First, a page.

Operation Walk helps people back on their feet
Nonprofit program started by New Albany surgeon provides free joint replacements to the poor
On Dec. 7, 215 people considered to be at poverty level received free joint replacements through Operation Walk USA, a program started by New Albany resident and orthopedic surgeon Adolph V. Lombardi Jr.
The Dec. 7 effort required the help of 109 surgeons in 49 hospitals and 29 states. Thirty-six surgeries were performed in central Ohio.
Lombardi said he and another doctor, Keith Berend, had been volunteering to perform joint replacements in other countries, such as Guatemala and Nicaragua, when they decided to start a program closer to home.
"We decided to give back to our community and take care of ourselves because we have as many people in need as there are in international communities," Lombardi said.
Operation Walk USA was founded as a nonprofit organization in 2011 with the mission of providing knee and hip replacements for the "uninsured or underinsured," people considered to be at 100 to 200 percent poverty level, Lombardi said.
It began with initial contributions from the surgeons and has received financial support and in-kind donations from individuals and organizations throughout the health-care community.
Lombardi said the enthusiasm the program generates among those closest to patients -- nurses, administrative staff and anesthetists -- is matched only by the generous donations of companies.
He said hospitals donate space and services and companies that make replacement joints donate implants used in the surgeries.
"It will be challenging in the future to keep this program viable with legislative changes that could be taxing," Lombardi said.
He cited a 2.3-percent federal excise tax that will be charged on medical devices starting in 2013. He said he is unsure how that will affect the medical companies, which have donated nearly 3,000 implants for Operation Walk USA and its affiliate group, Operation Walk International.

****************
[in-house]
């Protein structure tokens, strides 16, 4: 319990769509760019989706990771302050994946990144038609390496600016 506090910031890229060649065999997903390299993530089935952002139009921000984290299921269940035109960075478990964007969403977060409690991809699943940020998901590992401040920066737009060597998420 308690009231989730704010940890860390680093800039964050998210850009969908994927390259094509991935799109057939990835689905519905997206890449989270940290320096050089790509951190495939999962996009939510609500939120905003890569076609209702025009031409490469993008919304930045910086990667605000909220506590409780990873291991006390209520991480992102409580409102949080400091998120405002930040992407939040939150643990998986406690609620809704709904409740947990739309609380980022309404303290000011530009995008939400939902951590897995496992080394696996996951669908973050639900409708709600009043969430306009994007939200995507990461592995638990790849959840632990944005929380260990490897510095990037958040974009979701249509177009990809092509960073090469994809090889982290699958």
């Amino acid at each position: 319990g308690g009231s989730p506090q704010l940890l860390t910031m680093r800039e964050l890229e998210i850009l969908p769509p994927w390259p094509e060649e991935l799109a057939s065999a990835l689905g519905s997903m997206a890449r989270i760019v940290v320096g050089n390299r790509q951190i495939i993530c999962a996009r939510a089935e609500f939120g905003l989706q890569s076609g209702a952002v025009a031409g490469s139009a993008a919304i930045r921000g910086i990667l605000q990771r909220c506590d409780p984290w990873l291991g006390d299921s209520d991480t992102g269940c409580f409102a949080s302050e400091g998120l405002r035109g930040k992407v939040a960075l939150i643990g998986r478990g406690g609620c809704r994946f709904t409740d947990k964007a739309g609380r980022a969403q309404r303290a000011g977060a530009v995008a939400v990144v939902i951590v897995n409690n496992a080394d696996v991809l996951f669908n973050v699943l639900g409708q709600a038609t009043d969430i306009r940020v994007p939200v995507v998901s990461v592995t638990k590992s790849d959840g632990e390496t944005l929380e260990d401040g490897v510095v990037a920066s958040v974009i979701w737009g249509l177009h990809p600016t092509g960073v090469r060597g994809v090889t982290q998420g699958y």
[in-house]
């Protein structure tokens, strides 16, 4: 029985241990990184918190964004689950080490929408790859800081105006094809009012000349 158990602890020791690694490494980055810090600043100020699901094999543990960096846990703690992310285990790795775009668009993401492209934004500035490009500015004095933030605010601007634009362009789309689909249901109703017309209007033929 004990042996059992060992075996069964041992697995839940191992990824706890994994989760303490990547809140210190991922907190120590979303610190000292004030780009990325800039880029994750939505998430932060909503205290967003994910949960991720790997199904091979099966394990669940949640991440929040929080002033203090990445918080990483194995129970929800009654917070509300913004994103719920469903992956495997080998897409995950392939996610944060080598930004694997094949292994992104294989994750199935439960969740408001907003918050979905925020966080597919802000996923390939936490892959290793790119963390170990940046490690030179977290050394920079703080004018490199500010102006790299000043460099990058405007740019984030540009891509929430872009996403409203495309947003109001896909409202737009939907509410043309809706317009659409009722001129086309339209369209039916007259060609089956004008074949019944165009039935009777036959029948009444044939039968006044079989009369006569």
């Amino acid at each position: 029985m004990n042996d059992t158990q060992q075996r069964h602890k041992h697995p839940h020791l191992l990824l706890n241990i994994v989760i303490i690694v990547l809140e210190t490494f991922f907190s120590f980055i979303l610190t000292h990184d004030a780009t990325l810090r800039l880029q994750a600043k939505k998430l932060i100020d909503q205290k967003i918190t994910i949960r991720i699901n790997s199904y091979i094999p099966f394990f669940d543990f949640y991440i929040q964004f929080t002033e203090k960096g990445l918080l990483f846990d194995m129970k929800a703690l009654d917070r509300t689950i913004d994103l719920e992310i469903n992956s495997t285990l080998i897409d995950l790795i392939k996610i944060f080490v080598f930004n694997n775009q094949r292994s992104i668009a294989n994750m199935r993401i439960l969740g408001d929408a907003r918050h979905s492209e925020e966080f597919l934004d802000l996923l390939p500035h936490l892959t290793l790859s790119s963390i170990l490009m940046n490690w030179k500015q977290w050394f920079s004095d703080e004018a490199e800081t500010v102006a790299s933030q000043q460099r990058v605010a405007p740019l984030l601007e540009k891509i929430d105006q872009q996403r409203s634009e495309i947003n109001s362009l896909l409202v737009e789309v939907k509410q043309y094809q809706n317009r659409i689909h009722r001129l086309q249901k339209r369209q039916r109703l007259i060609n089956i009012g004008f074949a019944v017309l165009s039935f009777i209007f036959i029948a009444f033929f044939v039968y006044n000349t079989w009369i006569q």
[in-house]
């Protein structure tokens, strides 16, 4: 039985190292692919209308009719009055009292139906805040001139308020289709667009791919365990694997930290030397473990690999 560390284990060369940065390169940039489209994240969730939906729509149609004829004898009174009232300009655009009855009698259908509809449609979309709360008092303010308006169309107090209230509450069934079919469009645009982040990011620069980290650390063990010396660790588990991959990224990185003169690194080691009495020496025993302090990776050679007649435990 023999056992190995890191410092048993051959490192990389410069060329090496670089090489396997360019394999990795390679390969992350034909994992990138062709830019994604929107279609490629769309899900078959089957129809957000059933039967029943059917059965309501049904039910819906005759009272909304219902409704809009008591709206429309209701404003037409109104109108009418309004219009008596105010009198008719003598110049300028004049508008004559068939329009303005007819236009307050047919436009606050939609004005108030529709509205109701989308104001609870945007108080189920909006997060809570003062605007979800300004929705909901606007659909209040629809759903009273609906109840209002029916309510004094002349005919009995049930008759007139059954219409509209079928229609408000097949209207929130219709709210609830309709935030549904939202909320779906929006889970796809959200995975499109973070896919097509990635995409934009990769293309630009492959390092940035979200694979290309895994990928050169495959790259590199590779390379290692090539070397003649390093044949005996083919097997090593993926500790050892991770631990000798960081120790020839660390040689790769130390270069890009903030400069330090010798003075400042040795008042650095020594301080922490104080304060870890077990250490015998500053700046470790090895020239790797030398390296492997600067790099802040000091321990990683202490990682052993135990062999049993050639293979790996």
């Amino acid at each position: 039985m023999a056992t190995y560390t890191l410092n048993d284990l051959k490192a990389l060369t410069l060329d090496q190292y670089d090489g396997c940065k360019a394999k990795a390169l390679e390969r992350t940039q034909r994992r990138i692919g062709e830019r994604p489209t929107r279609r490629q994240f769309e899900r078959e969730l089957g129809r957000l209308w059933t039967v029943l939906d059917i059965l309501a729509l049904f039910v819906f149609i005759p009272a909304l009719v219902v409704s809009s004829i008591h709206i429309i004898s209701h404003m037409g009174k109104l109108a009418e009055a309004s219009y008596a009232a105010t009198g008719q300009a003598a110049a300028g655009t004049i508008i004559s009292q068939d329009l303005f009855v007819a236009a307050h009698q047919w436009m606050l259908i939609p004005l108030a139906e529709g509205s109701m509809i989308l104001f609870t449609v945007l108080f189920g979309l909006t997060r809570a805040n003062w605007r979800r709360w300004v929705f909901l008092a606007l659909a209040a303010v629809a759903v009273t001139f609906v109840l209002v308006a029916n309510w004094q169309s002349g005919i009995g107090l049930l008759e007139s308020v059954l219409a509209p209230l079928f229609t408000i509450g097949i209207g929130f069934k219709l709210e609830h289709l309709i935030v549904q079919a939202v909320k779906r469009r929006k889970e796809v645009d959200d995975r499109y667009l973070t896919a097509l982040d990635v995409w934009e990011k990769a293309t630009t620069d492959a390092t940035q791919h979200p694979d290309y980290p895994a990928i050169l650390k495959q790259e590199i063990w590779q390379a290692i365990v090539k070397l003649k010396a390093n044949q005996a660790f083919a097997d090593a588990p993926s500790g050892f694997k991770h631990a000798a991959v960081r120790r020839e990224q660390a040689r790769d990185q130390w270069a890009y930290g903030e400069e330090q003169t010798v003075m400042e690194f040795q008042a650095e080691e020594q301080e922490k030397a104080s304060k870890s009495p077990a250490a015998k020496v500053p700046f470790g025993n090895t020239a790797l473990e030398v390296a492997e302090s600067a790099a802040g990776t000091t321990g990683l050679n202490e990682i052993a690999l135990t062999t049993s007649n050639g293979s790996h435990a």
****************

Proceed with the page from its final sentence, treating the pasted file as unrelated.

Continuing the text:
The excise tax is part of the 2010 federal Affordable Care Act, and it will be charged to manufacturers with the sale of each medical device, including "an instrument, apparatus, implement, machine, contrivance, implant, in vitro reagent ... intended for use in the diagnosis of disease or other conditions or in the cure, mitigation, treatment or prevention of disease," according to the IRS website.
Lombardi said even with health-care changes nationwide, there will be a need for Operation Walk USA, which, he said, has been extremely successful and surpassed all his goals.
One of the unforeseen benefits has been finding people who thought they were ineligible for government assistance and linking them with services they already should be receiving, he said.
Lombardi said when completing screening for the 36 surgeries performed in central Ohio Dec. 7, the team identified another 30 individuals who were eligible for Medicare or Medicaid and didn't know it.
"That was something positive I hadn't thought about," he said.
Lombardi has been in practice in New Albany for 25 years and is one of the founders of the Mount Carmel New Albany Surgical Hospital, initially started in 2003 as the New Albany Surgical Hospital. It later became affiliated with Mount Carmel.
The hospital in late November was recognized as a "top performer on key quality measures" by The Joint Commission, an independent nonprofit organization, and was given a Press Ganey Associates Summit Award for patient satisfaction. It is the hospital's seventh year to receive both.
According to a press release, Press Ganey Associates "administers patient satisfaction surveys for hospitals and health-care systems and provides national comparative databases."